In Ann Oakley’s Housewife (1974),she claimed that most women in modern industrialised societies shared the experience of beign a housewife. The primacy of the housewife role in women’s lives today, she argued, plays a major part in hampering progress towards sex equality. By the end of her book, she concluded that the housewife role must be abolished. ‘Housework’, she announced, ‘is work directly opposed to the possibility of human self-actualisation’.
Here is a comment from Just_Jane, a professional flickr user on this photo:
To be a real housewife is a privilege.
you are saving a lot of money, no baby sitter , no laundry bill. no housecleaner no cook. I did that for many years and the best was that Mommy was always at home when the children came from school. no key for my children, and alwasy plenty of time for fun and games.
The children who’s Mom is working, are paying the price. Look at the modern youth… drugs and violence.. and never learned to love..
Catherine Hakim is senior research fellow, London School of Economics. Dr Catherine Hakim, senior research fellow at the London School of Economics, has warned that the Government’s new Single Equality Bill will discriminate against men, since all the measures needed to give women equality have already been enacted and the remaining disparity in pay is due to the fact that only one-quarter of women are fixated on careers to the exclusion of family life.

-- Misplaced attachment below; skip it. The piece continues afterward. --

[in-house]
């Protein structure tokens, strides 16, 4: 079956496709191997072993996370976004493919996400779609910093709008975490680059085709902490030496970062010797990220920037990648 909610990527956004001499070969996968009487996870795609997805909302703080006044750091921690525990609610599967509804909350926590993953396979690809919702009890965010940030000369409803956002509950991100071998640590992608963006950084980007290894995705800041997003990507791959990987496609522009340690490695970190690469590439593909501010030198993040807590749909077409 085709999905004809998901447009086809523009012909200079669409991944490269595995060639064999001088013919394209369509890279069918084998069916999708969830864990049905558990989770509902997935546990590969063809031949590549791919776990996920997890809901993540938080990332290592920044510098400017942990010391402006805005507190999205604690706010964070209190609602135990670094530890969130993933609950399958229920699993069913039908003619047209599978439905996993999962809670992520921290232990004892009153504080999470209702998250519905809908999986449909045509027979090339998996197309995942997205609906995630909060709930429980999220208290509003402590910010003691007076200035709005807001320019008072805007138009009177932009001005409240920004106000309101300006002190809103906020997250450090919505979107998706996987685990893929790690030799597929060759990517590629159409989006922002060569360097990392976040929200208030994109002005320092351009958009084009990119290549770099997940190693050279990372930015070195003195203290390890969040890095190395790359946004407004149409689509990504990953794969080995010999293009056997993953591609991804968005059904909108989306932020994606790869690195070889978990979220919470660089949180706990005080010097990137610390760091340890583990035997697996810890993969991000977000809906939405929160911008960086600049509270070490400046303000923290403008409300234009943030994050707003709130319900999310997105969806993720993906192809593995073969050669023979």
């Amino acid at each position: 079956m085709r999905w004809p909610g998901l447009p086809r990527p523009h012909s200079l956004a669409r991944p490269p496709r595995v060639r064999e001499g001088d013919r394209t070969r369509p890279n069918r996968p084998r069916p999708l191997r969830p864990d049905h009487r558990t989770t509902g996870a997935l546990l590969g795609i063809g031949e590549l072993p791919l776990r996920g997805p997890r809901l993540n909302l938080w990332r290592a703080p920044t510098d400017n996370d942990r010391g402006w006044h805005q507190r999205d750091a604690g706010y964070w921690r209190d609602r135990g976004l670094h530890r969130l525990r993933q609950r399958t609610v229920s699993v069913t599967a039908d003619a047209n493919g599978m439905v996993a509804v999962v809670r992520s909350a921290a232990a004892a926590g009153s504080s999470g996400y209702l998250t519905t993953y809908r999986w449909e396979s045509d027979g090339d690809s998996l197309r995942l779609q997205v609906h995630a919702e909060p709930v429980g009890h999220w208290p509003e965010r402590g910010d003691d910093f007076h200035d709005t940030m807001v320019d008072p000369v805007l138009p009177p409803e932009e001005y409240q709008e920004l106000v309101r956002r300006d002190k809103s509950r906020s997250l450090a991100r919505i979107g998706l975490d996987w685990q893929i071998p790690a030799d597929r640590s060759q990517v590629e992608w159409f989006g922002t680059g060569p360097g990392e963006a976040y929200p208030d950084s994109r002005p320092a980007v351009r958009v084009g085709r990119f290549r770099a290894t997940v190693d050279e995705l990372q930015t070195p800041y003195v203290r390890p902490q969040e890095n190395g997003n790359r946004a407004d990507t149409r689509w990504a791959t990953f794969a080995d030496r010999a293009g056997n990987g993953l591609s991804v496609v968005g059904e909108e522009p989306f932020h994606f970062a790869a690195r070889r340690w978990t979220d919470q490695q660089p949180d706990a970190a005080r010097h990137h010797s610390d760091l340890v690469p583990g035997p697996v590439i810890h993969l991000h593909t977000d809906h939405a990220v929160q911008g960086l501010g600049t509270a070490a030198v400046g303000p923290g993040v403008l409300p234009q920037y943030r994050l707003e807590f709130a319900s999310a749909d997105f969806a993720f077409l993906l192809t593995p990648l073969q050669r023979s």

“The feminist myth that all or most women would be just as careerist as men, if only they were given the opportunity, has been exploded,” says Dr Hakim
The bar that forced women to resign their jobs on marriage, particularly in the white-collar occupations of teaching and clerical work, had the function of forcing wives to become economically dependent on their husbands. It also reinforced the “normality” of a rigid sexual division of labour in the household, with breadwinning the exclusive responsibility of the husband while care of the home and family was allocated to the wife. It is as well to remember that although the marriage bar was gradually eliminated after the second world war, it did not become illegal until the Equal Pay Act and the Sex Discrimination Act came into force around 20 years ago
These unexpected, even unwelcome, findings were reviewed in my article “Five feminist myths about women’s employment”, in the September 1995 BJS, which went on to ponder why feminist social science had got it so wrong, whether feminists have fallen into the trap of inventing “convenient facts” just as men have done for centuries.
Academic critical response was immediate. Even before my paper was published, a critical comment signed by 11 social scientists was accepted by the BJS editor. A full debate on the “Myths” article was eventually published in the March 1996 issue, with two separate critical comments followed by my response, “The sexual division of labour and women’s heterogeneity”, which presented further evidence from attitude surveys on men’s and women’s sex-role attitudes across Europe. I argued that sex differentials in employment experience in Western Europe are nowadays due to personal choice as much as to sex discrimination. Sociologists and economists have overlooked the fact that most women, as well as men, still accept and even prefer differentiated sex roles. The argument is being labelled “preference theory”.